Left Field: Eddie Rosario
SDI Total: 1.1 SDI (4th in the AL)
Rosario isn’t exactly known for his defensive prowess as he finished the 2019 campaign with the third worst SDI total among AL left fielders (-5.7 SDI). The 2020 season exemplifies how a small sample size can make a player look better or worse than their career numbers. Rosario nearly finished as the third best left fielder in the AL which is hard to believe that he should have been a Gold Glove finalist. Next season, the Twins might have a different player in left field so that could change their defensive outlook.

Pitcher: Kenta Maeda
SDI Total: 1.0 SDI (2nd in the AL)
Maeda’s first year in a Twins uniform was certainly memorable, but few people may remember it for his defense on the mound. He ended up finishing tied for second in AL SDI with Zach Plesac with Griffin Canning winning the Gold Glove with the highest SDI total. Last year in the NL, Maeda finished with a 1.4 SDI which put him in the top-20 among pitchers. Jose Berrios finished tied for eighth in the AL, which should make Mitch Garver happy.

How did you feel about the Twins defense this season? Leave a COMMENT and start the discussion.

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8 Comments

I am glad we are developing more metrics for defense, as they are hard to quantify normally.We all the know the old ways of errors is not good, as players with greater range would get more errors because of more chances at high risk plays.Players with less range would not get errors because they could not get to balls to be charged with one.

 

It is good to see Polonco improving overall, and the eye test kind of backed that up.Sano I think much of his issues were not knowing when to go after a ball.He will never be a plus defender, but he did better than I was expecting, which I expected dumpster fire so that is not saying much.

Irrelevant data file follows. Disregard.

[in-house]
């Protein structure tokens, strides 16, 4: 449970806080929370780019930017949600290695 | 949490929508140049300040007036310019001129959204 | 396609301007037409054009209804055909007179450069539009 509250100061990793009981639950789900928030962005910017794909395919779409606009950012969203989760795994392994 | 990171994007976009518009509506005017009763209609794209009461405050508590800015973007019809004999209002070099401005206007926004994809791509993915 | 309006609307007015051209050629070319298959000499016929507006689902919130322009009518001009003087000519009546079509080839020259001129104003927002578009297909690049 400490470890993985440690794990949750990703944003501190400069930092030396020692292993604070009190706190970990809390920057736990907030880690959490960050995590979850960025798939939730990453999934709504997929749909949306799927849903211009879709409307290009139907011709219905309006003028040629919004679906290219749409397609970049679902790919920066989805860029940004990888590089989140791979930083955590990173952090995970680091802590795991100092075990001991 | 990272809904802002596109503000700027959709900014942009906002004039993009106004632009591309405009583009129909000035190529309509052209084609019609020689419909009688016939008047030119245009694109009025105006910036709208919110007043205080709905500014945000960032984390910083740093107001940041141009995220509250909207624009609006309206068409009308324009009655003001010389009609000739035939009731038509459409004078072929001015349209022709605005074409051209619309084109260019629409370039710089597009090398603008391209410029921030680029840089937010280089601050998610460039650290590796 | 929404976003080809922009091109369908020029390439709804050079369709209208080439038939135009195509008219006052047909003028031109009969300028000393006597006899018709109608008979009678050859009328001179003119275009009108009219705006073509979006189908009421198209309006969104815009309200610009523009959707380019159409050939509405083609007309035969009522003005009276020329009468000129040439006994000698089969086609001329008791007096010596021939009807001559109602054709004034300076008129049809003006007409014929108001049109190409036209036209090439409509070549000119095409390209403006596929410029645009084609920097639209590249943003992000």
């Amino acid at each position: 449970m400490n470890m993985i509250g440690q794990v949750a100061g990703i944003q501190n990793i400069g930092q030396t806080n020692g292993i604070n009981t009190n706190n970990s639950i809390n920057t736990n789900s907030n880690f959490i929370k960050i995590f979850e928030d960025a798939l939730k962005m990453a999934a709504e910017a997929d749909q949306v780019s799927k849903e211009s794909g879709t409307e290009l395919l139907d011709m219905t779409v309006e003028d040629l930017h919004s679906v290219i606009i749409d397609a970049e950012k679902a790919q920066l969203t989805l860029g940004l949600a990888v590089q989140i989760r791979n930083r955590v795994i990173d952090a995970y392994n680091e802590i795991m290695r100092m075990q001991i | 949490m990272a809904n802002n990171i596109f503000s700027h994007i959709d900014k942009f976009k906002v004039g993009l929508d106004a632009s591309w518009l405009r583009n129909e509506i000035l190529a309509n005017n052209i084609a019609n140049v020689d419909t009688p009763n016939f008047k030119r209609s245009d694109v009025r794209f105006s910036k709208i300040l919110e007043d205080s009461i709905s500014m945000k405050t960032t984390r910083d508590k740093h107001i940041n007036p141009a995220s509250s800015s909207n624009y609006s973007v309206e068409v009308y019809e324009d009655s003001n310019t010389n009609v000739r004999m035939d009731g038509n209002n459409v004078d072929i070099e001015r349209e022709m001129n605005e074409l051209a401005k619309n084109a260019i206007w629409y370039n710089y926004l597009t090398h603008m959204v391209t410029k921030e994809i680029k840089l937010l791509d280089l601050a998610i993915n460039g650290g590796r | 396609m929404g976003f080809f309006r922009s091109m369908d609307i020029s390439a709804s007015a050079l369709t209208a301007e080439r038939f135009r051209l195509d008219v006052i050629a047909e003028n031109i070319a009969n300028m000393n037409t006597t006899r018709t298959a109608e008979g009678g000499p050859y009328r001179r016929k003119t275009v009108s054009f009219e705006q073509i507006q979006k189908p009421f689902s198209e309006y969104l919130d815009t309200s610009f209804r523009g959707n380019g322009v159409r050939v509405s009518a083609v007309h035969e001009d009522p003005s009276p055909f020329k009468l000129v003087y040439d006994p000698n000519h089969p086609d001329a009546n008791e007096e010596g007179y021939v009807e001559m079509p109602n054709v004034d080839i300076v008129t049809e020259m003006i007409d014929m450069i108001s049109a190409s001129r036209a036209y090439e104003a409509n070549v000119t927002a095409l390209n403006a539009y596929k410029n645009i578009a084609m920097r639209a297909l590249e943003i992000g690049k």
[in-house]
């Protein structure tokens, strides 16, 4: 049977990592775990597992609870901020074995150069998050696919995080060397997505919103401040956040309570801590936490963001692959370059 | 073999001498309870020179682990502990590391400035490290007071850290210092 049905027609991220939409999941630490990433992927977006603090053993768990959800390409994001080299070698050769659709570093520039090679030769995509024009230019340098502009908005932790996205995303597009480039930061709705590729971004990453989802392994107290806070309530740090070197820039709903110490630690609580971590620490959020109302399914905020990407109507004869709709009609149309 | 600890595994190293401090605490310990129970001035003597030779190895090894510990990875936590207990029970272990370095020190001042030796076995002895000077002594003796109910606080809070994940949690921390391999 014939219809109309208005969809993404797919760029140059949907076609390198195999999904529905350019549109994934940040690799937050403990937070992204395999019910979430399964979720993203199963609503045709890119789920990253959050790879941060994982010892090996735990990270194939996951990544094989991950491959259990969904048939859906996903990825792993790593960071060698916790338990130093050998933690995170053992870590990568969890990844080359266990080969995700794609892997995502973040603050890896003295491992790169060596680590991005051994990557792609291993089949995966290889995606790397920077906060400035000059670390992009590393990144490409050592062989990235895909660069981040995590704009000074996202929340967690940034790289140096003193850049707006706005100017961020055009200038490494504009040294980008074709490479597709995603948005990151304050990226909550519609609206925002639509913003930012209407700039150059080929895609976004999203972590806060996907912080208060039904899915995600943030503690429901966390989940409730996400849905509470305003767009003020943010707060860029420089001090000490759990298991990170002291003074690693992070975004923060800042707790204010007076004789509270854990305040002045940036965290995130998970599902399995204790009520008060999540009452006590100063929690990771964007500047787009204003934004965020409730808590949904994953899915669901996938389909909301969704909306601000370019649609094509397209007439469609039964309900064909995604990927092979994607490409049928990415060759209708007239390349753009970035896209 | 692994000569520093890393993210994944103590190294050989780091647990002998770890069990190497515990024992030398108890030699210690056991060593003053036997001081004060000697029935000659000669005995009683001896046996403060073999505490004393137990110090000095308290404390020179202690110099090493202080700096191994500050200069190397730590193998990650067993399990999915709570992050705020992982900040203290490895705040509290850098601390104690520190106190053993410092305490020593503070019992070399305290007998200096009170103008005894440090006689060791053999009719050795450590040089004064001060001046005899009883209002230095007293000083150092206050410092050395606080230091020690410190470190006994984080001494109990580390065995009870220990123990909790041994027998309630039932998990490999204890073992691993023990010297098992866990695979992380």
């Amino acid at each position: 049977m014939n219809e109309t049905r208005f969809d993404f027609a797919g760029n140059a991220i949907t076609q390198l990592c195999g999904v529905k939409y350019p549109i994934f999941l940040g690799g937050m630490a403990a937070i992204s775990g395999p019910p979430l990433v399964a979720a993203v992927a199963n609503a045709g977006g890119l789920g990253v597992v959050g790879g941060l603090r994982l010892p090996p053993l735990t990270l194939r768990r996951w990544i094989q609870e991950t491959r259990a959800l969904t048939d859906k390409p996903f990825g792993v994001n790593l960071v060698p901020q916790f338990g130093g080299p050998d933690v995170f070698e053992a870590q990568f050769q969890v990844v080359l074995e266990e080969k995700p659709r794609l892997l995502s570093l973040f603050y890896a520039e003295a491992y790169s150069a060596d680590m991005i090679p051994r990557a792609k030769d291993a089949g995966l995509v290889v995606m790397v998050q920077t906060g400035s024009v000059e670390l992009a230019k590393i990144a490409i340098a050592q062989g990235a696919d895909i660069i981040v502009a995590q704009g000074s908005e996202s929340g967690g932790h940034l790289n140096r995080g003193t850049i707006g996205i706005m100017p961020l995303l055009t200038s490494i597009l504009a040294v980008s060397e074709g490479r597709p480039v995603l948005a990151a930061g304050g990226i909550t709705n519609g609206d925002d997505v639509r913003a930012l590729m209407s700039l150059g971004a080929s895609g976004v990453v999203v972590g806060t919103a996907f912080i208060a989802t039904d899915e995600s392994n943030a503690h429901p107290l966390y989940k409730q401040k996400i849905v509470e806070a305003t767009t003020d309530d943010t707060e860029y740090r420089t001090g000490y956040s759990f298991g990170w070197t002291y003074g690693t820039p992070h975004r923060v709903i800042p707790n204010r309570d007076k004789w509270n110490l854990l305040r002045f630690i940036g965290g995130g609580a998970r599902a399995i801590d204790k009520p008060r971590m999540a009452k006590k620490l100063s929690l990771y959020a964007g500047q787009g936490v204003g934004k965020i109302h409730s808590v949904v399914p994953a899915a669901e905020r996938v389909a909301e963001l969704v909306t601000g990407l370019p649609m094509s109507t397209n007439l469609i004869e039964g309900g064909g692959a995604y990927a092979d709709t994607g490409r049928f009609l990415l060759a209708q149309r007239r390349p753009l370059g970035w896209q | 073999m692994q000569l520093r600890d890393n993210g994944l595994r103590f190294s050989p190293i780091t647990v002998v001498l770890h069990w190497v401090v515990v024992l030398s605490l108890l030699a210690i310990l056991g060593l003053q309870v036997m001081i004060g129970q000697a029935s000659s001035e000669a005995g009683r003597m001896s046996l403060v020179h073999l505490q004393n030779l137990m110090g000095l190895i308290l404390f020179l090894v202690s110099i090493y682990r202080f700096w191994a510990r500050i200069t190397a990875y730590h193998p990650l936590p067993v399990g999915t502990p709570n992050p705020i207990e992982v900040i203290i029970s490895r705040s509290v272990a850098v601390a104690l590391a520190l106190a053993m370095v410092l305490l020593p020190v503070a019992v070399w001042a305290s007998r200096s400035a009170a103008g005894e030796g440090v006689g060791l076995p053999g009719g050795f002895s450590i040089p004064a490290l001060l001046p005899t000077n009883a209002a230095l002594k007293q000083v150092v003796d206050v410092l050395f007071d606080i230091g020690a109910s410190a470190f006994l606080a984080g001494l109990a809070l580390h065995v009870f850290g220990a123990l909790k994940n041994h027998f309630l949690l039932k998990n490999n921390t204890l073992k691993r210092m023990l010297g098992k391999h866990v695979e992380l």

For me, with all the shifts trying to look at range based on normal alignment is flawed.I would judge OF by reaction, route efficiency, speed, arm strength and accuracy.If you get good jumps, run good routes to ball even if you are slow you can get to balls someone that is just fast but cannot judge the fly well.Then arm is huge.Buxton seems to be high on all levels.  

 

For IF, similar I would judge reaction, quickness, along with arm strength and accuracy.Of course how many balls they boot are important.With all the shifting it would be hard to judge someone for not getting to a ball because out of position. That is where batted ball measures is important. 

This was interesting, but the thing that caught my eye was what I call Rosario bias - "The 2020 season exemplifies how a small sample size can make a player look better or worse than their career numbers."This could have been the lead to the entire essay, but you chose it for Eddie because he obviously looks better than you expected or wanted.We will miss Eddie when he is gone.

 

Overall the defense is below a championship level and that needs to change.You did not show the 3B or 2B rankings.I am guessing that our players did not get enough games at 2B to qualify for their list.I do find it fascinating to see Goodrum and Schoop ranking so high at SS and 2B,  

 

Gonzales was number 8 among 3B, the last one to have a positive score (0.2).I was surprised to see Devers (Boston) really bottom out as the worst 3B and Ramirez (Cleveland) also with a strong negative score.